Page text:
One thing that mitigates against the ‘no static stretching’ ideas of the OP’s article is that the quality and expertise of football coaching in the UK is high, and warming players up in wet, cold and windy conditions is a fundamental part of the trade. The prevalence of static stretching in football leads me to think that it’s been observed as an effective practice.

A lot of coaches do what they do because that’s what they’ve always done, not because there’s actually any demonstrated benefit to it. Yes, static stretching is a lousy warm up. That’s been known for a while in the more scientific end of the fitness community, but seems to have taken a while to filter down. Mobility drills are much better.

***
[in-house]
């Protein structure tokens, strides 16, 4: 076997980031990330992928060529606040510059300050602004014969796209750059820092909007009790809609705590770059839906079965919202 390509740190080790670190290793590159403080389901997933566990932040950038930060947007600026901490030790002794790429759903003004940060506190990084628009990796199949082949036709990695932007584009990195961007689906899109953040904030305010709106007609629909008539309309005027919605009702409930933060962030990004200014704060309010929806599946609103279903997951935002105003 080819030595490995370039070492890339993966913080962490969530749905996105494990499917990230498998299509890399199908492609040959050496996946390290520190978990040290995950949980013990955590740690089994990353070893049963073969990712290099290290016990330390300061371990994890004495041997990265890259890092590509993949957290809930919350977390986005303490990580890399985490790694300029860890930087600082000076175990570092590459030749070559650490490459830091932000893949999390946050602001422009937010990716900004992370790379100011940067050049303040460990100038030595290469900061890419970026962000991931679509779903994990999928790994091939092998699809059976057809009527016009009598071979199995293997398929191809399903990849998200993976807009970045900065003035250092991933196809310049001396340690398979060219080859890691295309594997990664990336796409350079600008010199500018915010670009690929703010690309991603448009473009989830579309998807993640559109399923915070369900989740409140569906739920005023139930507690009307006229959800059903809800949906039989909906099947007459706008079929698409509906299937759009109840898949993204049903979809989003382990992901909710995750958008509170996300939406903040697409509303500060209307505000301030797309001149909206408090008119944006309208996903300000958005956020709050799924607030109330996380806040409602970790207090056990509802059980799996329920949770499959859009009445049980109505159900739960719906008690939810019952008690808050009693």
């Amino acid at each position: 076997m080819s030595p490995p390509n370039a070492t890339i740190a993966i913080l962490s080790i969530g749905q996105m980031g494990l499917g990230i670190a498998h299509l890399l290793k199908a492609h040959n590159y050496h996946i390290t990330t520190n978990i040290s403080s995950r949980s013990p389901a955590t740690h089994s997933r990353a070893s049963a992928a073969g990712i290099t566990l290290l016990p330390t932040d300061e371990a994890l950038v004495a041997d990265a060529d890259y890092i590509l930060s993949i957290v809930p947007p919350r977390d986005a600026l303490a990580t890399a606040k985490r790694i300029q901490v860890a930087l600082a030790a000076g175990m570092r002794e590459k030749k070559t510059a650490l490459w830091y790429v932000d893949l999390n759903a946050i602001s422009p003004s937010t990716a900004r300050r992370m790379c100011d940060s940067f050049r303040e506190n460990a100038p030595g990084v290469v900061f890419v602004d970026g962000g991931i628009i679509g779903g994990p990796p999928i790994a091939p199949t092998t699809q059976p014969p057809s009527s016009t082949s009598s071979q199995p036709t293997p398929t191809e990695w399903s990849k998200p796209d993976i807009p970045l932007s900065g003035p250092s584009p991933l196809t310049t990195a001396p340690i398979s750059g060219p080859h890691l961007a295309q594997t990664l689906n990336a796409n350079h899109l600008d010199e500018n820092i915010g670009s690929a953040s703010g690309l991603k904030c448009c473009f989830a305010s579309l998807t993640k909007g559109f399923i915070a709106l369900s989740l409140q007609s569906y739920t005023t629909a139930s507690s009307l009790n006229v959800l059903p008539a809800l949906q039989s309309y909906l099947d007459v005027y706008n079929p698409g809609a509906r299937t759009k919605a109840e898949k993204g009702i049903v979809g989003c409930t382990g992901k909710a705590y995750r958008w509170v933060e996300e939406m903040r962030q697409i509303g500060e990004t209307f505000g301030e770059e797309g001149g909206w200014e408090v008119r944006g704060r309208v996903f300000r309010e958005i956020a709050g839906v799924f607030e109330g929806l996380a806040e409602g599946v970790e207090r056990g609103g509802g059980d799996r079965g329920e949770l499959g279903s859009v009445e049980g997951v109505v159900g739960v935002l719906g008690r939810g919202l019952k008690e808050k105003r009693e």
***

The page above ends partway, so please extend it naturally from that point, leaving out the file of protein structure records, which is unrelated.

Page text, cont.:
I’ve stopped stretching prior to (weight) training, after a couple of years being bombarded with reputable claims that it hinders strength performance and actually increases injury risk (too busy to dig up cites, but noted strength coach C. Thibedeau for one, makes this point in many of his articles). So far I can tell that not stretching before intense lifting has not increased my injuries or prevented strength gains. Just one tedious step less to do before the fun begins.

I read an article last year where the Australian army tested its recruits. Half did stretching exercises before they worked them out, half did not. Results were ,no difference in injuries or pulls.